3 Functions of the Abdominal Muscles – How They Really Work!

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With so many gadgets and gizmos bombarding our television, internet, and health clubs, how do you know what exercises work the best for abdominal training? In order to understand which exercises we should do we need to understand how the abdominals really work. This article outlines the purpose of the abdominals and what they were designed to do.

The abdominal muscles provide 3 basic functions: stabilization, rotation, and deceleration. Let's look at each of these individually.

1. Stabilization: We all know that in order for a tree to withstand strong winds it must have a strong trunk. This allow for the branches to move in the wind and yet the tree stands firm andoted. Our abdominals are no different than the trunk of a tree. It is no wonder that we oftentimes refer to the abdominal muscles as our trunk.

When the abdominals contract it helps to stabilize and stiffen our trunk so that our arms and legs can perform their function. With weak abdominals we run the risk of injuries to the back and the extremities. Many times I have seen injuries to athletes that triggered from weak abdominal (core) muscles. Once good stability was reestablished, the athlete's injury was able to heal.

2. Rotation: I think this is one of the most obvious ones. Our abdominal muscles rotate our trunk. Forceful rotation of the trunk, shoulders and arms comes from the hips and abdominal muscles.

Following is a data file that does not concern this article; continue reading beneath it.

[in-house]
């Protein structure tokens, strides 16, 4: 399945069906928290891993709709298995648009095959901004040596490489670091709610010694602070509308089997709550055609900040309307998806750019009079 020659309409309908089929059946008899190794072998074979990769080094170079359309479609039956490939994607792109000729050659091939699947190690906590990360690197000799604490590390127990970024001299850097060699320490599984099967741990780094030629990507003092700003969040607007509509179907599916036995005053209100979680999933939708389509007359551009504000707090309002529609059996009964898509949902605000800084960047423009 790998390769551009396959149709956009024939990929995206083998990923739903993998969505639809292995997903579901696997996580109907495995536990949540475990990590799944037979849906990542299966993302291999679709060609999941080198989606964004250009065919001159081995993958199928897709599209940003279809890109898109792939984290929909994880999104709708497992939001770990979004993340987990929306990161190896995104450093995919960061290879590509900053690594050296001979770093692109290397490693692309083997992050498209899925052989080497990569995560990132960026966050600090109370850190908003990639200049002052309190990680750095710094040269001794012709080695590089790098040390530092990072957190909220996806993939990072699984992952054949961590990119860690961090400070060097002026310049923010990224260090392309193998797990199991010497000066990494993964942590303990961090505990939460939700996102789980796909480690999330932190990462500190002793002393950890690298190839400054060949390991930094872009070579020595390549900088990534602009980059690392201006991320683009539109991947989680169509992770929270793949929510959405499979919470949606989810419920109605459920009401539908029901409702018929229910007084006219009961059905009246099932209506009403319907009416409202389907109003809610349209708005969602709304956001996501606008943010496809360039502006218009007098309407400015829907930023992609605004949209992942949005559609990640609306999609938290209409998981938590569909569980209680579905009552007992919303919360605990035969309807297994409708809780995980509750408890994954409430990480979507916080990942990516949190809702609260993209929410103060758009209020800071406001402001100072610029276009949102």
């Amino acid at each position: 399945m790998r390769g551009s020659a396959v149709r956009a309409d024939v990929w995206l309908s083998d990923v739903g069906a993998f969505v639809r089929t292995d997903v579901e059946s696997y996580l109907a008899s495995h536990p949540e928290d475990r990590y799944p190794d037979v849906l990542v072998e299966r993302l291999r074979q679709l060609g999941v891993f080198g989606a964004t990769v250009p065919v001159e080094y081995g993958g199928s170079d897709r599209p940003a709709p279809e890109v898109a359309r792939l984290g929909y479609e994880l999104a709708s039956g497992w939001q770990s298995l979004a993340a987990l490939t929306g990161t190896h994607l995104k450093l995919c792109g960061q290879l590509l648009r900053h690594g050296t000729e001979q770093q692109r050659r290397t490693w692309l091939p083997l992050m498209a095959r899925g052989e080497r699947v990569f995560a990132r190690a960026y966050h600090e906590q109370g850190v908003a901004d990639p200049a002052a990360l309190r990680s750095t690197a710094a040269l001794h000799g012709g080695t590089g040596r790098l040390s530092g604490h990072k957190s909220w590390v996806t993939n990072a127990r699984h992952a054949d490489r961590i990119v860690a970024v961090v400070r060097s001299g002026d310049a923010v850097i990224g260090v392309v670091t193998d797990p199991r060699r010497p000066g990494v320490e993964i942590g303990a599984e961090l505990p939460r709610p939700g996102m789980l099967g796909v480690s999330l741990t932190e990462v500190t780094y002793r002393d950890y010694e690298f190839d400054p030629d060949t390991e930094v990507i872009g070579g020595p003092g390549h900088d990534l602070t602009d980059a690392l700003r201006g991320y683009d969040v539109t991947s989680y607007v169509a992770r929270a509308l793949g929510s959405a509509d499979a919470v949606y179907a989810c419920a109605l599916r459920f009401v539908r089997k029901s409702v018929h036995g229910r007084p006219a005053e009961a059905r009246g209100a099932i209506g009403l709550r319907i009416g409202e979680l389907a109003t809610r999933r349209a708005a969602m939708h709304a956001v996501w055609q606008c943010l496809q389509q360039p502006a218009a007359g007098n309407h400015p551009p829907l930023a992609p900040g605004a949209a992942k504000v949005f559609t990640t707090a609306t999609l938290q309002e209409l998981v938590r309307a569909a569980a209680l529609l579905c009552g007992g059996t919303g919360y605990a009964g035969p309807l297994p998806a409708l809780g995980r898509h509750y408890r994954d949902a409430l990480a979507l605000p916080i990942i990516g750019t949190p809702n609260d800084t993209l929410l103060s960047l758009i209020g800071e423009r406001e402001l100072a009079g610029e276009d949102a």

3. Deceleration: The abdominal muscles slow down rotation, side bending, and most importantly, hyperextension of the back. For example. you are playing basketball and your team mate throws the ball above your head. You reach up to grab the ball and are forced to bend backwards. If your abdominals are strong enough you will be able to avoid doing a back handspring and folding in half.

Abdominal muscles also help to slow down rotation of the legs. There is some evidence (and my personal opinion) that a strong core can help to prevent ACL injuries.

So remember, do not waste your time with machines and exercises that do not train the abdominal muscles the way they were designed. Now that you have a better understanding of how the abdominal muscles truly function, it will be easier to design a training program that is effective.

If you've found this article helpful, please visit the Interval Training Guide website for more tips, resources and training routines to help you get the abdominal muscles that you want.



Source by Aaron Ivey

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